So I have a Lexmark 3500-4500 series printer which works for what it works for, and Windows Vista and the associated programs for an OS. My question is this: I read on ehow.com that the way to scan negatives is to place your scanner on transparent and scan away, but so far have not figured out how to do so. I am a Luddite, to say the least, so it might be my bass ackwardness, but is there another technique for scanning negatives? I made a pinhole camera and got the negatives developed for free by a one hour because they said they were blank. I can definitely see some pictures on there, however, so I would love to see what they look like before going and spending money to get them developed into actual pictures. Regardless, since I will be submitting my portfolio to several colleges, all of which require that they be in digital format and in the case of physical prints that are scanned, images of the negatives are required as well (presumably to stop people from claiming that which is not theirs), so the better I can figure out how to do this, the better my luck at putting together a portfolio they won't just laugh at. I do have access to some other scanners at school, but have no idea what type. I do know they are attached to Mac's, and that the best digital editing equipment is Mac, but my ability to use a Mac is second only to my ability to anatomically insert my own head in places where the sun does not shine. Any help is welcome!
Typing in the dark, so I apologize for the massive number of typos to follow. I recently discovered a discount fabric store that had exactly the kind of vegan suede that I wanted for a project. It is upholstery fabric, however, and I've actually never worked with suede of any sort, so it leads to all sorts of interesting questions for me. It is a grayish batting backed suede, so it has the girth of fabric I need for the initial project. However, the project will be leaving raw seams, and I don't want the batting or the glue used to secure it to show. Any suggestions to remove it? I am planning on making matching boots and sporran out of it, but I'm cheating on the boots and just covering an unsightly thrift store find. Therefore, the batting will be both unecessary and quite cumbersome. I've got the basic concept of boots down, although I'm adapting the plans in my head as we speak, and am looking for some sort of "boot basic" manual I could look at for some ideas as to how to adapt to reality. The nice lady at the discount store gave me incredibly generous cuts on my incredibly generous idea of how much fabric I would need, so I've cut some tester strips off and am planning on experimenting come morning light. In the meantime, some other basic questions, such as "can you tool vegan suede" come to mind. Also, it is 60-+" wide fabric at approximately 1-1 1/2 yards of the stuff, so there's a good chance, with careful cutting, that I'll have leftovers. Any suggestions would be welcome.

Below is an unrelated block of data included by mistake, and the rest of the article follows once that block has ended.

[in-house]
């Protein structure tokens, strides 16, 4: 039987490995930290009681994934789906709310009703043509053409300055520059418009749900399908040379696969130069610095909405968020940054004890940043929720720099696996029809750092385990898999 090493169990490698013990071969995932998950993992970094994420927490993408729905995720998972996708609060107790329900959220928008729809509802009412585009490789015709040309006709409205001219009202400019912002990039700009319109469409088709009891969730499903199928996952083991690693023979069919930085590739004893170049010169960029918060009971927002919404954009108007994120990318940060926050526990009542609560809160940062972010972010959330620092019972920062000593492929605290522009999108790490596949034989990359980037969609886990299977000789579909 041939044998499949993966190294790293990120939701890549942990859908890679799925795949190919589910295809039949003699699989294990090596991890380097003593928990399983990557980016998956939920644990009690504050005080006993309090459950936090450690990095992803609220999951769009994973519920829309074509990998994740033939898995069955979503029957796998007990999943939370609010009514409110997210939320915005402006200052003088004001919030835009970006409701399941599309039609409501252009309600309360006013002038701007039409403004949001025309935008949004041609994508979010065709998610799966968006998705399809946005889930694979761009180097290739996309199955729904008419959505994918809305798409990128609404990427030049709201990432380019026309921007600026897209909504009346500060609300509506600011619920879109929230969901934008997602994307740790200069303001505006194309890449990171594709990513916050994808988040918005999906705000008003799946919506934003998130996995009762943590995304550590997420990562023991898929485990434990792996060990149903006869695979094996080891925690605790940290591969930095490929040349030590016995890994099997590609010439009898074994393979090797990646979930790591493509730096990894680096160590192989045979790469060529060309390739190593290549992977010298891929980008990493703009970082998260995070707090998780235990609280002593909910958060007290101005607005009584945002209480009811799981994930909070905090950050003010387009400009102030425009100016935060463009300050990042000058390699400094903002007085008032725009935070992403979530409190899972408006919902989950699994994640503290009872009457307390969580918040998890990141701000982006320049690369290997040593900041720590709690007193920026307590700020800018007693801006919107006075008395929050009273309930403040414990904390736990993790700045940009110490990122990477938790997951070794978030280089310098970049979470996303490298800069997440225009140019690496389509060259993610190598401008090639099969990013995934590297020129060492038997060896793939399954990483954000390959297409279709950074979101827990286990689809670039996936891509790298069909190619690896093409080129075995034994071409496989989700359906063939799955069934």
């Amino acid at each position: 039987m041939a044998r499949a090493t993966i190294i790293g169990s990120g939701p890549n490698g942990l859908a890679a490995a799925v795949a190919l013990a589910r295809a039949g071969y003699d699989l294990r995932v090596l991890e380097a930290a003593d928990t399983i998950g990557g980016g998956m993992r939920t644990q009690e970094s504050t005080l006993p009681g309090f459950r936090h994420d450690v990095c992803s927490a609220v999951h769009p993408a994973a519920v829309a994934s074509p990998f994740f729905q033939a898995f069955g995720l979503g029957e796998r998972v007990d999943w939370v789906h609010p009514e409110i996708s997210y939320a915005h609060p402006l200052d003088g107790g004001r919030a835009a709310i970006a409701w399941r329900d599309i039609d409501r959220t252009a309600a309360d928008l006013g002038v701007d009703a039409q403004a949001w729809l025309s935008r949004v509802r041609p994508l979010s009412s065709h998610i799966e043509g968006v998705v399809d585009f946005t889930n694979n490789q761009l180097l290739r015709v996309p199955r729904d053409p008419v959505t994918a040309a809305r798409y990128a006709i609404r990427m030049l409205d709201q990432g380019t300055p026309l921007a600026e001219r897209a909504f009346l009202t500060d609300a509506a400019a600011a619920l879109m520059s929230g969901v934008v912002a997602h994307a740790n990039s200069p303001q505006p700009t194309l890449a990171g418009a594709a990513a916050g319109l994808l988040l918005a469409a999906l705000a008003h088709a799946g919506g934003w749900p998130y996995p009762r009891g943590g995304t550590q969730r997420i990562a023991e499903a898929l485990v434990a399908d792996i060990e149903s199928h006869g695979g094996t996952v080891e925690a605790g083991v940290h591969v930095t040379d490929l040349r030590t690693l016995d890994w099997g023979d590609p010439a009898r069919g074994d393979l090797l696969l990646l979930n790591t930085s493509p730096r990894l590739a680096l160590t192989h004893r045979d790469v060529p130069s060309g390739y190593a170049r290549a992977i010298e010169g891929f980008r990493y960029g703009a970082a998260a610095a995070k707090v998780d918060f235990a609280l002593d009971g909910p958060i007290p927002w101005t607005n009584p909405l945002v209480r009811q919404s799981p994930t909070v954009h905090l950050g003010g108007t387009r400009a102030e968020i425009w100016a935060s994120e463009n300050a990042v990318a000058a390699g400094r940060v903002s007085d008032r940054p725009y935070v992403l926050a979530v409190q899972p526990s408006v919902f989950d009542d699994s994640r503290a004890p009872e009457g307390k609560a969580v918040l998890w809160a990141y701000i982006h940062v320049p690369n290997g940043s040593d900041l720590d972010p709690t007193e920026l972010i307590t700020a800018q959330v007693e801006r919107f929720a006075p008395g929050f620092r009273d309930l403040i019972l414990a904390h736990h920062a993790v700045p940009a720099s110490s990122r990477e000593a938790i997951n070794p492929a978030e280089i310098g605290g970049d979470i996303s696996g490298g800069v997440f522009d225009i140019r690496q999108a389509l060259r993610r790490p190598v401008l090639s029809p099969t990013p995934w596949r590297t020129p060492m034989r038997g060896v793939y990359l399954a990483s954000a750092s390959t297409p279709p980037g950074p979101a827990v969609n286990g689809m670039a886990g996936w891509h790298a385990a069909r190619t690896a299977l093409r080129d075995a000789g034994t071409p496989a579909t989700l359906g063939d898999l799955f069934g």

P.S. I'm going to try to highlight my questions to make this easier.